Man Overboard: How to Survive in Open Water

Whether near the shore or out at sea, disaster can strike at any time you’re on a body of water. Unfortunate incidents may throw you overboard and into the depths’ deadly embrace. Worse, no one may have seen or heard your plunge, and you may have no flotation device on you. What are your options now?

In this article, we show how it’s possible to survive in open water, even if you don’t have a typical flotation device.

Don’t panic

The first rule of survival is to not panic. Keep your wits about you and resist the urge to flail your arms and legs; you will only accelerate your fatigue, and cause faster and greater loss of body heat, leading to death by drowning or from hypothermia. Panicking will drastically cut down your chances of survival.

Stay calm and assess your situation, then make your next move.

H.E.L.P. yourself

If you’re wearing a life vest, you can increase your chances of survival by getting into the Heat Escape Lessening Posture (H.E.L.P.).

To do this, cross your arms and legs, keeping your extremities “closed” and your body compact. Remain motionless and swim or move only when necessary.

Floating alone in a life vest? Get into the H.E.L.P. position and wait until rescue arrives (

Should you be in a group of three or more people, get everyone to assume the H.E.L.P. position, and huddle. That way, you’ll expend much less energy and share precious body heat. Your “cluster” of brightly-colored life vests will also be easier to spot by rescue planes or any boats that may be passing by.


You may think that to keep warm while in water, you need to move your body and swim.

This is a misconception. Swimming actually speeds up the rate at which your body loses heat. By remaining motionless, you retain your body heat three times longer. Swim only if you already have some form of flotation, and can see and reach the shore.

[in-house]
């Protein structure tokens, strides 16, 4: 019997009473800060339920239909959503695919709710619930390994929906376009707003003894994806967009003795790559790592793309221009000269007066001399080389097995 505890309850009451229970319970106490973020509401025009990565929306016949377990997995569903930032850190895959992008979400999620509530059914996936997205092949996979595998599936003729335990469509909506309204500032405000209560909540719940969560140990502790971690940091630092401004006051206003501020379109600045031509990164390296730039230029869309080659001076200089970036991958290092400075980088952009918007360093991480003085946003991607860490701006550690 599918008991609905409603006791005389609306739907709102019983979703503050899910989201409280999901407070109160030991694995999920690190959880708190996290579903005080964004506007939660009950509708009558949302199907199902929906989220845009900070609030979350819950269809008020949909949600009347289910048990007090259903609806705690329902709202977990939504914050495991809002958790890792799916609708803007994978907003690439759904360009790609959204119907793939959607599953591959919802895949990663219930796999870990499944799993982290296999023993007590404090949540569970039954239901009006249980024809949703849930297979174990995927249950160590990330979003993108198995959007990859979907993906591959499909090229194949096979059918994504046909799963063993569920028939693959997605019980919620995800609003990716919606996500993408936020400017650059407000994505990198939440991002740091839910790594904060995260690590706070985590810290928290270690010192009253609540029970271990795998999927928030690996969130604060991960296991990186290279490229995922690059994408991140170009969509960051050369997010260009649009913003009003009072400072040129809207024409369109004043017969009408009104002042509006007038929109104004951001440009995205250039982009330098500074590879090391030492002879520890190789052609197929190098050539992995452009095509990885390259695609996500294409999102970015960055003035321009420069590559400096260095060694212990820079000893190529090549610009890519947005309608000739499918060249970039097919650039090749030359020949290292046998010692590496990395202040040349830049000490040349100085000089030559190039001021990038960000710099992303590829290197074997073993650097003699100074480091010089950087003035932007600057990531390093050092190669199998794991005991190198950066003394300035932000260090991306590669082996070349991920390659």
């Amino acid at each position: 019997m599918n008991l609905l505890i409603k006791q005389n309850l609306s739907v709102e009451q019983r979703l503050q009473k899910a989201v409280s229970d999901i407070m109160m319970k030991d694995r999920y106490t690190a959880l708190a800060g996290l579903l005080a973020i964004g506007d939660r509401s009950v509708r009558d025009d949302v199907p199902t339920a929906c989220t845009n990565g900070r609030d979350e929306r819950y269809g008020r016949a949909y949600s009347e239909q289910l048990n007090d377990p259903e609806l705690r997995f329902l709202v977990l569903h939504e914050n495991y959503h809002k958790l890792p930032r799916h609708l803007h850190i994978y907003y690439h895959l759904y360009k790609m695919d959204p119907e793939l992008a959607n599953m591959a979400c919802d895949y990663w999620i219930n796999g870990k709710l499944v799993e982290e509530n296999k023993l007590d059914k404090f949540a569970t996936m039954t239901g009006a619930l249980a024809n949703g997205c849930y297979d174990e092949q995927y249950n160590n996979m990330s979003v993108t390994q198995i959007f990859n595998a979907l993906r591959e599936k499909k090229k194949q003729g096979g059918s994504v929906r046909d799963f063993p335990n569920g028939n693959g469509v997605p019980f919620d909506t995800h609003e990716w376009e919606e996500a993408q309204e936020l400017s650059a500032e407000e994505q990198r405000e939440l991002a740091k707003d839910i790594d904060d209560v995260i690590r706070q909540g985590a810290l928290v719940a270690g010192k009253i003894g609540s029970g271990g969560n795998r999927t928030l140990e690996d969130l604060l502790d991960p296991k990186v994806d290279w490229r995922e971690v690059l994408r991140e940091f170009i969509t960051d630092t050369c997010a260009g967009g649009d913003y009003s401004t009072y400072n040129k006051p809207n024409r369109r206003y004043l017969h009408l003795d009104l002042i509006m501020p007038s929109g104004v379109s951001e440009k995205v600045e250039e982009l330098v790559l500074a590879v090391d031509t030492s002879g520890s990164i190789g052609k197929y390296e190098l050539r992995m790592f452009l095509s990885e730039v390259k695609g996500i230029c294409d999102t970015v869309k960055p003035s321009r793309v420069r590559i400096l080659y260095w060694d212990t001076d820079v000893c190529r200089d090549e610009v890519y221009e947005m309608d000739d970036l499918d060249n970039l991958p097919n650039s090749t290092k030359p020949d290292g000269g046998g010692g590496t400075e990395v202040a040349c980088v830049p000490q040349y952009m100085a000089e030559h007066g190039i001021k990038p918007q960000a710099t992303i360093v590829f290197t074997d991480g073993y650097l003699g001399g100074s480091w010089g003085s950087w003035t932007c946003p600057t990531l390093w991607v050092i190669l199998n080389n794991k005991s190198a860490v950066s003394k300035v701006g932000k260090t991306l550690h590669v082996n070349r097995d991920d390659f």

Do note that your body loses heat at varying speeds, depending on the water’s temperature (see below).

Water Temp (degrees F)

Exhaustion or Unconsciousness Survival Time


Under 15 minutes

15-45 minutes


15-30 minutes 30-90 minutes
41-50 30-60 minutes

1-3 hours


1-2 hours 1-6 hours


2-7 hours

2-36 hours

71-80 3-12 hours


Over 80 indefinite



No flotation device, no hope?

An even more horrifying scenario could be where you have been thrown overboard, and have nothing apart from the clothes you have on. If this happens, don’t panic as it’s not completely hopeless… even this is survivable. You just need to know how to improvise a flotation device from the very clothes you wear. There are different methods for this.

Method 1: The Blow Method

This way of turning your pants into a flotation device is for those who aren’t very strong swimmers. To do this, follow these steps:

Step 1. Take a deep breath, and bend over.

Before doing any of the methods, remove your boots or shoes and tie the laces together. Hang them on your neck (



Step 2. Take off your shoes or boots and tie the laces together; hang them around your neck for the meantime.

Step 3. Remove your pants, then button or zip the fly closed to constrict airflow.

Step 4. Tie the bottoms of the pants legs together in a knot.

With the fly closed, tie the pants legs together in a knot to make a seal (


Step 5. Hold the pants upright, with the front facing you.

Step 6. Take a deep breath, then let yourself sink about two feet below the water’s surface.

Step 7. Hold the pants’ waistband with both hands, and blow air into the pants.

Step 8. Repeat this process until the pants are sufficiently inflated.

Step 9. Keep the waistband underwater and tie it with your shoelaces or twist it off to seal the pants and keep air from escaping.

Step 10. Loop the inflated pants legs over your head, and “hug” the pants, with the fly facing your body. Fold or twist the waistband closed to keep the air in.

Step 11. Rest your head on the knot keeping the pants legs closed, and go into the H.E.L.P. posture. Try to remain motionless until help arrives.